Results & Analysis Optimization Using RSM at 36.5% of customers use MFS Normal DayFigure 5.17Desirability plot ofnormal day solutions
Results & Analysis Optimization Using RSM at 36.5% of customers use MFS Normal DayFigure 5.18Total cost response oftellers channel duringnormal day type
Results & Analysis Optimization Using RSM at 36.5% of customers use MFS Normal DayFigure 5.19Customers waitingtime response of tellerschannel during normalday type
Results & Analysis Optimization Using RSM at 36.5% of customers use MFS Rush Day Lower Upper Name Goal Limit LimitTable 5.40 PT (Number) is in range 3 5 TT (Number) is in range 0 2 MFS (%) is equal to 36.50 20 60Constraints and Teller Area Total Cost ($/Day) minimize 214.26 2562.28goals to be Customer Wait Time – Tellers Area (Minutes) is target = 10 10 15achieved for arush day type ATM Area Total Cost ($/Day) minimize 17.78 249.24 Customer Wait Time – ATM Area (Minutes) is in range 0.29 13.23 Net Profit ($/Day) maximize 20.59 62.42
Results & Analysis Optimization Using RSM at 36.5% of customers use MFS Rush DayFigure 5.21Desirability plot ofrush day solutions
Results & Analysis Optimization Using RSM at 36.5% of customers use MFS Rush DayFigure 5.22Total cost response oftellers channel duringrush day type
Results & Analysis Optimization Using RSM at 36.5% of customers use MFS Rush DayFigure 5.23Customers waitingtime response of tellerschannel during rushday type
Conclusions Conclusion s systems in the bank for both By simulating the behavior of the queuing types of days at the level of 36.5% of customers are willing to use MFS, the study founds that: y Normal Da Rush Day 2 PT, 0 TT, 1 ATM 4 PT, 0 TT, 1 ATMExpected ATM ATM Tellers Tellers Expected ATM ATM Tellers Tellers Net Channel Channel Channel Channel Net Channel Channel Channel Channel Profit Wait Time Cost Wait Time Cost Profit Wait Time Cost Wait Time Cost+ 15.92 0 12.61 17.98 350.92 + 37.10 26.33 486.52 43.03 1735.47 ($/Day) (Minutes) ($/Day) (Minutes) ($/Day) ($/Day) (Minutes) ($/Day) (Minutes) ($/Day) X 0 12.61 6.01 119.23 X 3.17 65.04 9.93 447.70 ($/Day) (Minutes) ($/Day) (Minutes) ($/Day) ($/Day) (Minutes) ($/Day) (Minutes) ($/Day)
Conclusions Conclusion s- Banking will no longer be constrained to conventional service channels.- Mobile Financial Services (MFS) are new phenomena in the world of M-Commercewhich helps customers to interact with a bank via a mobile device and makesbanking virtually anywhere on a real-time basis a reality.- If implemented proficiently, MFS can help financial institutions and banks inPalestine to improve customer acquisition and customer retention, reduce totalservice costs for costly branch offices by migrating simple transactions away fromthese branches.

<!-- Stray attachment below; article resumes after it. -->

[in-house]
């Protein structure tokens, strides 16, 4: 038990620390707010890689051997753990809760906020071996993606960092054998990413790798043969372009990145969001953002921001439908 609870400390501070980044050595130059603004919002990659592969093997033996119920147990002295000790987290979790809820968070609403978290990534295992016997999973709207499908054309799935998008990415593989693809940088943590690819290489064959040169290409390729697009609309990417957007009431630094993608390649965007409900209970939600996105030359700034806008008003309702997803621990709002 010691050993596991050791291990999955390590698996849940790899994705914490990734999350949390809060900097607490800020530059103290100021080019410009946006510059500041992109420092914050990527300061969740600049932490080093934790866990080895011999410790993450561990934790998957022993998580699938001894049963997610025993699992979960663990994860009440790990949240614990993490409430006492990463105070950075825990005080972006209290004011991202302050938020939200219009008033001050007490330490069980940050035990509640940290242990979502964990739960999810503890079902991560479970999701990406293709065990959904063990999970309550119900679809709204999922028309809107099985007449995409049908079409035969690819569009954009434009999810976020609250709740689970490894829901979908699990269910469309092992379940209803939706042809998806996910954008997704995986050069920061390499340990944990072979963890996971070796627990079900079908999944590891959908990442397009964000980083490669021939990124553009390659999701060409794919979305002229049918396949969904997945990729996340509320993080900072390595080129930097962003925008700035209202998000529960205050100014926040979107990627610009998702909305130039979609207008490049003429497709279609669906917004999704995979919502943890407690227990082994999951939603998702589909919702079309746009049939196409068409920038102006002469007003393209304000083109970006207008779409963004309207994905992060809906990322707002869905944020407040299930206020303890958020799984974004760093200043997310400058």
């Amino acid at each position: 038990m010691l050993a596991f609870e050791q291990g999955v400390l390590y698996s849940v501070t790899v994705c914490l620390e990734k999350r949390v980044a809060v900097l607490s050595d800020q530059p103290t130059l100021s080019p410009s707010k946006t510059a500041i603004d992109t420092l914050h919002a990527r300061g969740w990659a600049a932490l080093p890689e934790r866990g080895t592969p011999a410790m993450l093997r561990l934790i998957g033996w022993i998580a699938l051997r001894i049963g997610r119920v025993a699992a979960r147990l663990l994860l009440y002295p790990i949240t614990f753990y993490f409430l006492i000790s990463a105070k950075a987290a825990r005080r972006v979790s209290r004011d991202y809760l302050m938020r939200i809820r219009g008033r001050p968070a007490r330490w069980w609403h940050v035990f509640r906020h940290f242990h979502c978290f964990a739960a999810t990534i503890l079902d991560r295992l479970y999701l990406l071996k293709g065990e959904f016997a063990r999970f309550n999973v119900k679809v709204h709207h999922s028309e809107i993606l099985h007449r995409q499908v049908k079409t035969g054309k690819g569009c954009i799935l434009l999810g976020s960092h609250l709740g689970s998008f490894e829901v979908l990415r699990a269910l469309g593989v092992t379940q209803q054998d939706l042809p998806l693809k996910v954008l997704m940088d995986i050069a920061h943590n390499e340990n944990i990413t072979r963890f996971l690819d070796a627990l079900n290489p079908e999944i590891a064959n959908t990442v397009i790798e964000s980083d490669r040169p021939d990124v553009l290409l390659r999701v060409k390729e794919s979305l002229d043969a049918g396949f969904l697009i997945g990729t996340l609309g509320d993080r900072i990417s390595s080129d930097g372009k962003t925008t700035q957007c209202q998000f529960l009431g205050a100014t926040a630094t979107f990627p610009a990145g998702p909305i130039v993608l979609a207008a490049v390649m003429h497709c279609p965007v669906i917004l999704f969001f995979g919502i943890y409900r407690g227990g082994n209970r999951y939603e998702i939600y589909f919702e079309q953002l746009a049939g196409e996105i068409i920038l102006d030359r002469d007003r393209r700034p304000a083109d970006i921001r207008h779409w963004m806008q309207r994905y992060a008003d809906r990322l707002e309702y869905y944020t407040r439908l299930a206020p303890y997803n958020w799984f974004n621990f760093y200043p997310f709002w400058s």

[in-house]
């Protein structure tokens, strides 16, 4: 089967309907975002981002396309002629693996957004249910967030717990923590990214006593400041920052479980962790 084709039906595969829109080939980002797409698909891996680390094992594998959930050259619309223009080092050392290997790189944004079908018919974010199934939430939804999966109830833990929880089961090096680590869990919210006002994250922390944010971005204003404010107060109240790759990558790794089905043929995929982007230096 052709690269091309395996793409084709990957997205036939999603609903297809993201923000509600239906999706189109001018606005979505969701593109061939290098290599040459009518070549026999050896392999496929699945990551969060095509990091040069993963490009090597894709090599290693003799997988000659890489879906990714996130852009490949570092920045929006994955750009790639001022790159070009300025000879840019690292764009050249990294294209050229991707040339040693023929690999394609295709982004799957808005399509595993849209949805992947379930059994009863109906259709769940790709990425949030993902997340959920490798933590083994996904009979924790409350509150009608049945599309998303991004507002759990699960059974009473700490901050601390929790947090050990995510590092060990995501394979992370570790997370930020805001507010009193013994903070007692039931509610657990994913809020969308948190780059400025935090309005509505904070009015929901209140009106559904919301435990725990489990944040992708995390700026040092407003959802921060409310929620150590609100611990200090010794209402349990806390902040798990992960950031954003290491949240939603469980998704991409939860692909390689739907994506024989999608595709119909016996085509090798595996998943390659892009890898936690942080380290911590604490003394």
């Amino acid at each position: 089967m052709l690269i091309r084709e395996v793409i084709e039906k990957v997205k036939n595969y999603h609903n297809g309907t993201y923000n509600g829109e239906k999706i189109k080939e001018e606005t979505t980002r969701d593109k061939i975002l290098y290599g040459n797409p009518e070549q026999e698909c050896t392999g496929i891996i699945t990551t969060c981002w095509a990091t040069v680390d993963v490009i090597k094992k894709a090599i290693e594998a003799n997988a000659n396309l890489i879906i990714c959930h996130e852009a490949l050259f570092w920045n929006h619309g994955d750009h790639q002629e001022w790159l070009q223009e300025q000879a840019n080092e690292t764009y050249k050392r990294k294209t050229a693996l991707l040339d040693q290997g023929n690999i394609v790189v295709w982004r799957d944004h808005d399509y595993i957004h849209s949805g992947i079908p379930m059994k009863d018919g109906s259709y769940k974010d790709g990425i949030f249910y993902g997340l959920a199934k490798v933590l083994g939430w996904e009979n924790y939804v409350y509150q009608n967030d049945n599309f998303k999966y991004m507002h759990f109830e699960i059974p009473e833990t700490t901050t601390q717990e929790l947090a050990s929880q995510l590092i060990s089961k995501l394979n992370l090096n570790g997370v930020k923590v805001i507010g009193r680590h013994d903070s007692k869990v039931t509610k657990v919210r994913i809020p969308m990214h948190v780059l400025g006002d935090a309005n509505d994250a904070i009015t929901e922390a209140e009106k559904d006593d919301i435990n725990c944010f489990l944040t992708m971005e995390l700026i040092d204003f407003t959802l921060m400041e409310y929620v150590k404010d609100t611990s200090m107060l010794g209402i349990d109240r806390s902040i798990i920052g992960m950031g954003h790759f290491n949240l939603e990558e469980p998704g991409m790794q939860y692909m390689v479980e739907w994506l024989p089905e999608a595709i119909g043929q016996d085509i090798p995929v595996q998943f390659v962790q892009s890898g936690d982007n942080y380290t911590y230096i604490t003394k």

Conclusions Conclusion sThe challenge for banking sector in Palestine is not to getunbanked to the bank, but to get the bank to the unbanked.
Recommend- ations Recommendations- Palestinian banks need to have a vision for successful implementation of MFSwith smaller pilot projects so they can gain experience with MFS and build supportfor change across the bank. Also, they need to measure and monitor results on aregular basis in order to ensure that they maintain world class performance levels.- Palestinian banks must establish MFS that works across all Palestinian cellphonenetworks and with any cellphone model in order to provide mobile accounts forcustomers. This will result in expanding their customer base into unbankedcustomers that may not live in urban areas, or may not have access to branches;therefore it is important to pay considerable attention to MFS application interfaceand content to suit the targeted segments.
Recommend- ations Recommendations- The Palestinian Monetary Authority is challenged to create an enablingenvironment for the sustainable growth of MFS. This includes the development ofa new set of effective regulations and laws that will supports innovations,mitigates risks that threaten its development and encourage Palestinian banks toimplement competitive MFS, taking into considerations the difficulties appearedin Gaza Strip area for supplying Israeli Shekels, US Dollars and Jordanian Dinarsto the Palestinian banks for day-to-day transactions which caused manydifficulties for both customers and banks.
Future Research Studies Future Research Studies Further research could focus on and go deeper into investigatingthe customers behavior to reveal some of the complexities of technologyadoption that can be applicable to MFS. The aim is to gain some insight into the possible determinants ofsuccess or failure in MFS adoption among consumers in Palestine.